Some of the incentives that can be provided to conserve marine biodiversity include encouraging local people in their limited and managed development. Thus the best and most successful policies that encourage conservation of wildlife and marine biodiversity have been those that encourage the locals’ limited and managed development. This implies that allowing the local communities to make restricted use of wildlife encourages them to view the surrounding wildlife as an asset for development rather than a threat. Allowing utilization of restricted reserve lands along riverside and coastal regions allows the local people to make use of the available land while at the same affording other uses by wildlife. Afterall, at any given time, it is always important for the benefits accruing from wildlife conservation to trickle down and be distributed amongst the whole community. This takes the form of sharing tourism incomes from the reserve with the local community and maintaining a specific share of the available jobs in the reserve for the local community. Such policies, therefore, act as an encouragement for the locals who view the designation of the reserve for wildlife purposes as a particular kind of local development policy for their benefit.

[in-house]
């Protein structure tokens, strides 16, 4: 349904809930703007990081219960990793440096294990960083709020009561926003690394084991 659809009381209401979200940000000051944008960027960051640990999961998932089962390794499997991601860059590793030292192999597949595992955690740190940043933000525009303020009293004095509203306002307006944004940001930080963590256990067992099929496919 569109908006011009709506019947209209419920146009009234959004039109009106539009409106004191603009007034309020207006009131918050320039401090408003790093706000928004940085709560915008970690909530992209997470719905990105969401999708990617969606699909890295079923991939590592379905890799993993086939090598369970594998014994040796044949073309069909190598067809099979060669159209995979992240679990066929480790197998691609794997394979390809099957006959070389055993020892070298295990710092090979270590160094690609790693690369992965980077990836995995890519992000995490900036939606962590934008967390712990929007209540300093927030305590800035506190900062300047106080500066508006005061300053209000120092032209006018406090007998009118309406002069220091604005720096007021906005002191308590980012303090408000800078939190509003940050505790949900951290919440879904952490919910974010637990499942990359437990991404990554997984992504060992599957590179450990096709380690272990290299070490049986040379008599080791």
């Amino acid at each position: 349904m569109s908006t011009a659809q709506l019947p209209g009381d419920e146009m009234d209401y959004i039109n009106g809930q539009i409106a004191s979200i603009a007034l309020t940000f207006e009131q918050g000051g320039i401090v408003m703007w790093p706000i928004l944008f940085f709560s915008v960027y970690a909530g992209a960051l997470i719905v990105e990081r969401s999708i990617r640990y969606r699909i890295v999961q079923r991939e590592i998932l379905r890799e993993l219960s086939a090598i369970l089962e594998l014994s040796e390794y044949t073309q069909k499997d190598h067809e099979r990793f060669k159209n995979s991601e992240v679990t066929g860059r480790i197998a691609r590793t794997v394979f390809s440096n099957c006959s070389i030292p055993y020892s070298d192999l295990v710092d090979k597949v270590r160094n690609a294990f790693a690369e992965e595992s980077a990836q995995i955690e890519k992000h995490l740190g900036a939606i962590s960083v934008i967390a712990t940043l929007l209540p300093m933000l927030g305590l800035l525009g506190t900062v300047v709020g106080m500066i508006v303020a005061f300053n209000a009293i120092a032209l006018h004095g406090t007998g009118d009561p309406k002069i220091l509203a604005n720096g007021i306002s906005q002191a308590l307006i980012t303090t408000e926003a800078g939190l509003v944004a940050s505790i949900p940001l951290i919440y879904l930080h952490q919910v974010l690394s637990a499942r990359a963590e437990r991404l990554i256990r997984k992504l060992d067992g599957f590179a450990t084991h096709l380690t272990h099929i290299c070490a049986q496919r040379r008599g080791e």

The other important incentive that can really assist in marine biodiversity conservation is the use of taxes/charges and tradable quota or rights and subsidies. This means that harvesters are subsidized to lower their harvest rate.